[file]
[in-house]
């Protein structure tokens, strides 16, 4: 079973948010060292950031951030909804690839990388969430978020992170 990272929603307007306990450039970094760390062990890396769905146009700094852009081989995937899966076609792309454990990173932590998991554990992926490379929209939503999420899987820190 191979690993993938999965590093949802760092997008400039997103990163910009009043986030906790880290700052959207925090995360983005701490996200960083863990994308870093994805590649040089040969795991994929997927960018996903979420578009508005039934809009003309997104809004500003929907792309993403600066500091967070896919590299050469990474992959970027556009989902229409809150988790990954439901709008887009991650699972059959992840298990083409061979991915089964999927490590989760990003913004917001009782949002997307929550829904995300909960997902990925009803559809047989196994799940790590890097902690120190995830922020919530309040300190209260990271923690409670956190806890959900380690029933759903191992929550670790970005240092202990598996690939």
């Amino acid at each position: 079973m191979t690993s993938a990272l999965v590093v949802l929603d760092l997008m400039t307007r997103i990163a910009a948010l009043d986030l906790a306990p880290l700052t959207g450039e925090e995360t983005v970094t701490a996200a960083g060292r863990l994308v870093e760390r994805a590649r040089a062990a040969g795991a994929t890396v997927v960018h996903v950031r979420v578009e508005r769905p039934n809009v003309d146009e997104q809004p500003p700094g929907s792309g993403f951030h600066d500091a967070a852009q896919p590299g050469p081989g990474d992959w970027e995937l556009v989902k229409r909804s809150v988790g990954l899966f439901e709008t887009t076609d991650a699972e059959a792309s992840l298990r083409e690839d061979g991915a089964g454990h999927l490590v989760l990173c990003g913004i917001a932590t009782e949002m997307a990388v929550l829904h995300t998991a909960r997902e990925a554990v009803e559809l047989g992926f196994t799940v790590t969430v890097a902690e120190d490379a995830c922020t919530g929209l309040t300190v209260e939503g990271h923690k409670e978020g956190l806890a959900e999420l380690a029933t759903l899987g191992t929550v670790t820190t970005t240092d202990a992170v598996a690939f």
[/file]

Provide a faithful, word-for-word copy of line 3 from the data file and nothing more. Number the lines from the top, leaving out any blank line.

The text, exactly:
């Amino acid at each position: 079973m191979t690993s993938a990272l999965v590093v949802l929603d760092l997008m400039t307007r997103i990163a910009a948010l009043d986030l906790a306990p880290l700052t959207g450039e925090e995360t983005v970094t701490a996200a960083g060292r863990l994308v870093e760390r994805a590649r040089a062990a040969g795991a994929t890396v997927v960018h996903v950031r979420v578009e508005r769905p039934n809009v003309d146009e997104q809004p500003p700094g929907s792309g993403f951030h600066d500091a967070a852009q896919p590299g050469p081989g990474d992959w970027e995937l556009v989902k229409r909804s809150v988790g990954l899966f439901e709008t887009t076609d991650a699972e059959a792309s992840l298990r083409e690839d061979g991915a089964g454990h999927l490590v989760l990173c990003g913004i917001a932590t009782e949002m997307a990388v929550l829904h995300t998991a909960r997902e990925a554990v009803e559809l047989g992926f196994t799940v790590t969430v890097a902690e120190d490379a995830c922020t919530g929209l309040t300190v209260e939503g990271h923690k409670e978020g956190l806890a959900e999420l380690a029933t759903l899987g191992t929550v670790t820190t970005t240092d202990a992170v598996a690939f």